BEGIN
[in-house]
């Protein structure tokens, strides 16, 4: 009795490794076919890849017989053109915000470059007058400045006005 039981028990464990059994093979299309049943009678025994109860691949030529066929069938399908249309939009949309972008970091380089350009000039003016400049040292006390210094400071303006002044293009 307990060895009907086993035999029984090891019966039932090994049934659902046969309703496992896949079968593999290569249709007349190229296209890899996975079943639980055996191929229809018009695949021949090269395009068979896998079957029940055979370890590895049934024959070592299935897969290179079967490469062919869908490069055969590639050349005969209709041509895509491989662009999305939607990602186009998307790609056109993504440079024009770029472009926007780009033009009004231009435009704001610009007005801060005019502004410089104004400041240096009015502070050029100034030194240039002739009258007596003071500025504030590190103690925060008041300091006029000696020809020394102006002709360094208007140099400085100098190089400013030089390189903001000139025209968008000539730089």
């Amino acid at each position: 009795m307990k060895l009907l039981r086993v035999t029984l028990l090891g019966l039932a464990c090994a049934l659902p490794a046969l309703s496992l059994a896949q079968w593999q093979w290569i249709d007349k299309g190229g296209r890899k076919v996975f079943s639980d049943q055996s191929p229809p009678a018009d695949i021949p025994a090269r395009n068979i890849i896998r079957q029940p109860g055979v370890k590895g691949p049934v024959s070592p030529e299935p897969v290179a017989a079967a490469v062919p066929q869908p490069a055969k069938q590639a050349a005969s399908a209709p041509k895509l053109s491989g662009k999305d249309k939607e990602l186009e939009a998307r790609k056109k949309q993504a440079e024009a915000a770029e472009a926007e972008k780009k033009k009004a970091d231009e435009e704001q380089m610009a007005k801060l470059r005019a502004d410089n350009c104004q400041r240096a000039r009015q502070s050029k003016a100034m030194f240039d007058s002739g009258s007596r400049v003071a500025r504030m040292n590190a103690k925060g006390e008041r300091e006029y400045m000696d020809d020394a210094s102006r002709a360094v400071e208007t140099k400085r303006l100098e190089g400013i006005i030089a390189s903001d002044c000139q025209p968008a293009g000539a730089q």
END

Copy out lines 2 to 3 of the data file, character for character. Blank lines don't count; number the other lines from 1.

């Protein structure tokens, strides 16, 4: 009795490794076919890849017989053109915000470059007058400045006005 039981028990464990059994093979299309049943009678025994109860691949030529066929069938399908249309939009949309972008970091380089350009000039003016400049040292006390210094400071303006002044293009 307990060895009907086993035999029984090891019966039932090994049934659902046969309703496992896949079968593999290569249709007349190229296209890899996975079943639980055996191929229809018009695949021949090269395009068979896998079957029940055979370890590895049934024959070592299935897969290179079967490469062919869908490069055969590639050349005969209709041509895509491989662009999305939607990602186009998307790609056109993504440079024009770029472009926007780009033009009004231009435009704001610009007005801060005019502004410089104004400041240096009015502070050029100034030194240039002739009258007596003071500025504030590190103690925060008041300091006029000696020809020394102006002709360094208007140099400085100098190089400013030089390189903001000139025209968008000539730089």
């Amino acid at each position: 009795m307990k060895l009907l039981r086993v035999t029984l028990l090891g019966l039932a464990c090994a049934l659902p490794a046969l309703s496992l059994a896949q079968w593999q093979w290569i249709d007349k299309g190229g296209r890899k076919v996975f079943s639980d049943q055996s191929p229809p009678a018009d695949i021949p025994a090269r395009n068979i890849i896998r079957q029940p109860g055979v370890k590895g691949p049934v024959s070592p030529e299935p897969v290179a017989a079967a490469v062919p066929q869908p490069a055969k069938q590639a050349a005969s399908a209709p041509k895509l053109s491989g662009k999305d249309k939607e990602l186009e939009a998307r790609k056109k949309q993504a440079e024009a915000a770029e472009a926007e972008k780009k033009k009004a970091d231009e435009e704001q380089m610009a007005k801060l470059r005019a502004d410089n350009c104004q400041r240096a000039r009015q502070s050029k003016a100034m030194f240039d007058s002739g009258s007596r400049v003071a500025r504030m040292n590190a103690k925060g006390e008041r300091e006029y400045m000696d020809d020394a210094s102006r002709a360094v400071e208007t140099k400085r303006l100098e190089g400013i006005i030089a390189s903001d002044c000139q025209p968008a293009g000539a730089q």